COMMUNICATION – Ensure we understand what really drives all the different actors in the building management stack, from landlords to managers and tenants, and with all the service providers in between. Hint: we will need to communicate things in various different ways, and even the same word such as ‘savings’ has a different interpretation at each level – e.g. energy savings, cost savings, time savings, hassle savings and so on. But they all matter.
DATA and ANALYTICS – Yes, data is still key, and once we have access to it (more and more is coming out of buildings), we need to analyse it properly. And not just analyse it, but understand it, and translate it into something that makes sense to the key stakeholders (see above). This involves not just technical domain knowledge, but also a deep understanding of the value drivers in the world outside of our tech bubbles. From how tenants assess the productivity of a workplace to the ultimate asset value.
COLLABORATION – None of us can crack this alone. Not even the best funded, biggest tech companies, or, say, utilities. Our next generation, super advanced platform called Alphadeck will certainly help. But we either work together to provide an end-to-end approach that’s at the same time near fool proof and also incredibly sophisticated, or ... else.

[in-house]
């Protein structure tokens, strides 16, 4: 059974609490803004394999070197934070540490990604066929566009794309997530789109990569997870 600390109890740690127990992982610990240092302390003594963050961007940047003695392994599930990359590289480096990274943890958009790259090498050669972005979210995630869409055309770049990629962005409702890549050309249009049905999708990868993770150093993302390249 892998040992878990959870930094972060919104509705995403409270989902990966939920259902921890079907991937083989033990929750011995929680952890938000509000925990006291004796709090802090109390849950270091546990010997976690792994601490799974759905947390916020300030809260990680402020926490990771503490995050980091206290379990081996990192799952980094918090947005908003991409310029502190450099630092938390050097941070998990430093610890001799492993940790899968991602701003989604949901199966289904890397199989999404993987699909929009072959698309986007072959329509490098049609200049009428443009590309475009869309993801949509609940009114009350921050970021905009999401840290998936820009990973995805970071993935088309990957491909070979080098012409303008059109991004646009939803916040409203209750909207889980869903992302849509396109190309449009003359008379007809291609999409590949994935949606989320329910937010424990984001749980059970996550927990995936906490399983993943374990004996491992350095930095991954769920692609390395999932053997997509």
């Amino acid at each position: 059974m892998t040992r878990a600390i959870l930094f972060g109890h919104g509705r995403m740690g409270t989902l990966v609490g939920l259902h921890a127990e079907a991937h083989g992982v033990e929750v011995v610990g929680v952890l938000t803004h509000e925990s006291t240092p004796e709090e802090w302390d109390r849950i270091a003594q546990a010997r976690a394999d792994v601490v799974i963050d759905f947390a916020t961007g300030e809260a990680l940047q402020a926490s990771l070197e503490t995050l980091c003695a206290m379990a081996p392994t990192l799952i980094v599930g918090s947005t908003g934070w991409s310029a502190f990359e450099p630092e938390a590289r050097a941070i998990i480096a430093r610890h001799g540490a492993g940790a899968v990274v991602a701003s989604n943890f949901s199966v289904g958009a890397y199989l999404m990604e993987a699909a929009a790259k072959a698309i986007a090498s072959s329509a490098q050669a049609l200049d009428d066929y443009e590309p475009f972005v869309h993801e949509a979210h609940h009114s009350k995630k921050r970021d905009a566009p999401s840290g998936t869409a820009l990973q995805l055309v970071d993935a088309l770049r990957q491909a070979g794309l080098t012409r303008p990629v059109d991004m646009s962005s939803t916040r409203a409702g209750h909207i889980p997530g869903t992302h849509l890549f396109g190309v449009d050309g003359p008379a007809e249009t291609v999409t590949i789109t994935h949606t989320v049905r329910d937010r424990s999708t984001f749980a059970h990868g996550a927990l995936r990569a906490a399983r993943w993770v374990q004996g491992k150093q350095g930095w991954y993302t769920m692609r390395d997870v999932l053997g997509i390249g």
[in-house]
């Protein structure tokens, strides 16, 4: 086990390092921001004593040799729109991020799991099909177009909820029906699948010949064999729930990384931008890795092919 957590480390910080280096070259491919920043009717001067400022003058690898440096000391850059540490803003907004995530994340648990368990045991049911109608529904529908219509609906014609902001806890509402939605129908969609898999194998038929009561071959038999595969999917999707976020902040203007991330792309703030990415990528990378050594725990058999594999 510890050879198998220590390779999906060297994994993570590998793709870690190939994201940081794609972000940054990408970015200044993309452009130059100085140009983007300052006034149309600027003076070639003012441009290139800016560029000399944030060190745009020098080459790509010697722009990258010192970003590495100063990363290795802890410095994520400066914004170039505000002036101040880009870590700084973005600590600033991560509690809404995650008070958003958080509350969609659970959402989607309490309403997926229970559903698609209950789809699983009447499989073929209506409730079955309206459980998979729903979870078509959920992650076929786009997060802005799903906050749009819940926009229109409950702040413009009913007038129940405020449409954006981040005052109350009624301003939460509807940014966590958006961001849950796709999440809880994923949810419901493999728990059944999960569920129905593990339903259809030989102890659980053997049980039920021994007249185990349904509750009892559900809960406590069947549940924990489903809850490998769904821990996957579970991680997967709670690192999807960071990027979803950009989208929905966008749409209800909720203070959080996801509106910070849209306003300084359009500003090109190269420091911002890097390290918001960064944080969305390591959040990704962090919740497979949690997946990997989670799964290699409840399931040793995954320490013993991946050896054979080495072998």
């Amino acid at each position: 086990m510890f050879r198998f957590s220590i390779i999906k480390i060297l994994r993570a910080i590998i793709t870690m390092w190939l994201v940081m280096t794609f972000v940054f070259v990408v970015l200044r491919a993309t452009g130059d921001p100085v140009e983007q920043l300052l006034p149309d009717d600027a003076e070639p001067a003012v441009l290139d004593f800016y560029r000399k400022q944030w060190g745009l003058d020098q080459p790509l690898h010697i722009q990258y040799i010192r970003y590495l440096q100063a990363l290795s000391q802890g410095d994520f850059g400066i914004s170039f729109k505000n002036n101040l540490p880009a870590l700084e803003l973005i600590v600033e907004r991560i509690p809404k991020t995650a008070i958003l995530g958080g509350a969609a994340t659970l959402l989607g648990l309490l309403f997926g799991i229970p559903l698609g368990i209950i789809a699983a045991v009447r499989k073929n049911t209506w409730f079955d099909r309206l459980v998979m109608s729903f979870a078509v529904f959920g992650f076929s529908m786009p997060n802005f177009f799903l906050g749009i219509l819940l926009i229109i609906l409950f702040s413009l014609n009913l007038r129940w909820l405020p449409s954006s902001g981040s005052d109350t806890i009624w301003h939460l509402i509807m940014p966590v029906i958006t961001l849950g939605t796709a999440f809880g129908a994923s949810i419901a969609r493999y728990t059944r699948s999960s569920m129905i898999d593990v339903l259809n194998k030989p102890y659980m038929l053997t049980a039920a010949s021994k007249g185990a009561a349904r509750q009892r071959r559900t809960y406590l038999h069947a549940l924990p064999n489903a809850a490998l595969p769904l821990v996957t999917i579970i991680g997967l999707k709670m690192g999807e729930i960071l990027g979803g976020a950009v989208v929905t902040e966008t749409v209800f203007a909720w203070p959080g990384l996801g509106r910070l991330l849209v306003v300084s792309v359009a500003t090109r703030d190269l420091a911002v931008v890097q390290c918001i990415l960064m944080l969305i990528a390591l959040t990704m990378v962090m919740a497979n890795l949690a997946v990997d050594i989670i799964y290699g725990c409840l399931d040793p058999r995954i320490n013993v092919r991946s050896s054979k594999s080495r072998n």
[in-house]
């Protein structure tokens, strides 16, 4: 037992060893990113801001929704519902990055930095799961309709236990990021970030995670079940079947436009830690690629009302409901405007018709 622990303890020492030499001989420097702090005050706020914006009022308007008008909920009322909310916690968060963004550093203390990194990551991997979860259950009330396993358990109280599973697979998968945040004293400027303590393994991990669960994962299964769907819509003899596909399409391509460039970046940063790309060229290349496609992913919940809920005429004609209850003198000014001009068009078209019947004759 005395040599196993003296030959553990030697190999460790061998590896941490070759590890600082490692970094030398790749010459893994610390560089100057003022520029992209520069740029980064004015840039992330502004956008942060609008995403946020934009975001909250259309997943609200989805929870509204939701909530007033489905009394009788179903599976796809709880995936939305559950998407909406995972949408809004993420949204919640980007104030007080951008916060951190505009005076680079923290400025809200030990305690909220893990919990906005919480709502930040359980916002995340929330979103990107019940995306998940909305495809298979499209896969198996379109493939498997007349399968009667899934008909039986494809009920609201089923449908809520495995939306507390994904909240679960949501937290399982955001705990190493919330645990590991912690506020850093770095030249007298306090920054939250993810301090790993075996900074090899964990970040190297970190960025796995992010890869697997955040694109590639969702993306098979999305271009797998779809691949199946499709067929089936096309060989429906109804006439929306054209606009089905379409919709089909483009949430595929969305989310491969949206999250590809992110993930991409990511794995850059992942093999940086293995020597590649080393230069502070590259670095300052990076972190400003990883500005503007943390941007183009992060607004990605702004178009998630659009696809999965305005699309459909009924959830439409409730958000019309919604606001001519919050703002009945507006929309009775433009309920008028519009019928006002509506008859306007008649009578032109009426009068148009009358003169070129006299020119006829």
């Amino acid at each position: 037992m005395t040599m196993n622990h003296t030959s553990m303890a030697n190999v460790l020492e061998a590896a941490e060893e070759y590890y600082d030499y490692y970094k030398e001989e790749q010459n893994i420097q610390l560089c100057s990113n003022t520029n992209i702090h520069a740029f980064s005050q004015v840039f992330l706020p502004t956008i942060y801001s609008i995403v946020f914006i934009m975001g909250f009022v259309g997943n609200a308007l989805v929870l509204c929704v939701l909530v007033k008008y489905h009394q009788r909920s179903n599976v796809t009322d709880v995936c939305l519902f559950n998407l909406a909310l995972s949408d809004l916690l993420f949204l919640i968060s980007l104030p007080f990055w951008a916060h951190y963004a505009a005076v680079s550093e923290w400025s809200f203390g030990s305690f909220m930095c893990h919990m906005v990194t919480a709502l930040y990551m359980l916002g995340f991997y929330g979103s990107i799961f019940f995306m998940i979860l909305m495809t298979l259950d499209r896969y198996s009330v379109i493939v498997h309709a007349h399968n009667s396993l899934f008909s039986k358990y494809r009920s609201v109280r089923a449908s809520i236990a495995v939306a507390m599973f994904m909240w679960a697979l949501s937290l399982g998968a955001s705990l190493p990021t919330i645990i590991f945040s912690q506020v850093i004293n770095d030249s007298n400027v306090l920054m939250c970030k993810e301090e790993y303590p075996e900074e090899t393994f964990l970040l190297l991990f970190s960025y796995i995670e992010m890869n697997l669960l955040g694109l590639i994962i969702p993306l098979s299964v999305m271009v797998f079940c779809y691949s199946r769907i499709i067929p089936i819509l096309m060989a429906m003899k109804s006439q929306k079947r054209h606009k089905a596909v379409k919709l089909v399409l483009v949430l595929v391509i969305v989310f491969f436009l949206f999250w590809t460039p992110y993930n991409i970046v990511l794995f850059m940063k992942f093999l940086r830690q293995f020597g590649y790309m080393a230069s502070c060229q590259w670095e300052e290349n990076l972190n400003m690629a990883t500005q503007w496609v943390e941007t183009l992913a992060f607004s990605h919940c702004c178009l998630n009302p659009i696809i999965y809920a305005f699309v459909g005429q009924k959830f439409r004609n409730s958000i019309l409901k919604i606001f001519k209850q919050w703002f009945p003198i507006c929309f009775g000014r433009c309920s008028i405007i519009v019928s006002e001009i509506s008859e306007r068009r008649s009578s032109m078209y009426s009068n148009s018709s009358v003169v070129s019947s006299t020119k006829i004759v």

With all this in mind – can we make buildings great, in the sense of super low energy, low emissions, highly comfortable and suitable work/life environments? Yes we can, is the answer! If only everything was that easy. We could even look at the sky again and think what else is possible. Or to say it with Cooper from Interstellar:
"We used to look up at the sky and wonder at our place in the stars. Now we just look down and worry about our place in the dirt."
For more information on any of the topics above, Alphadeck (the next generation version of our platform), or to discuss the Science of Interstellar in more detail, contact firstname.lastname@example.org.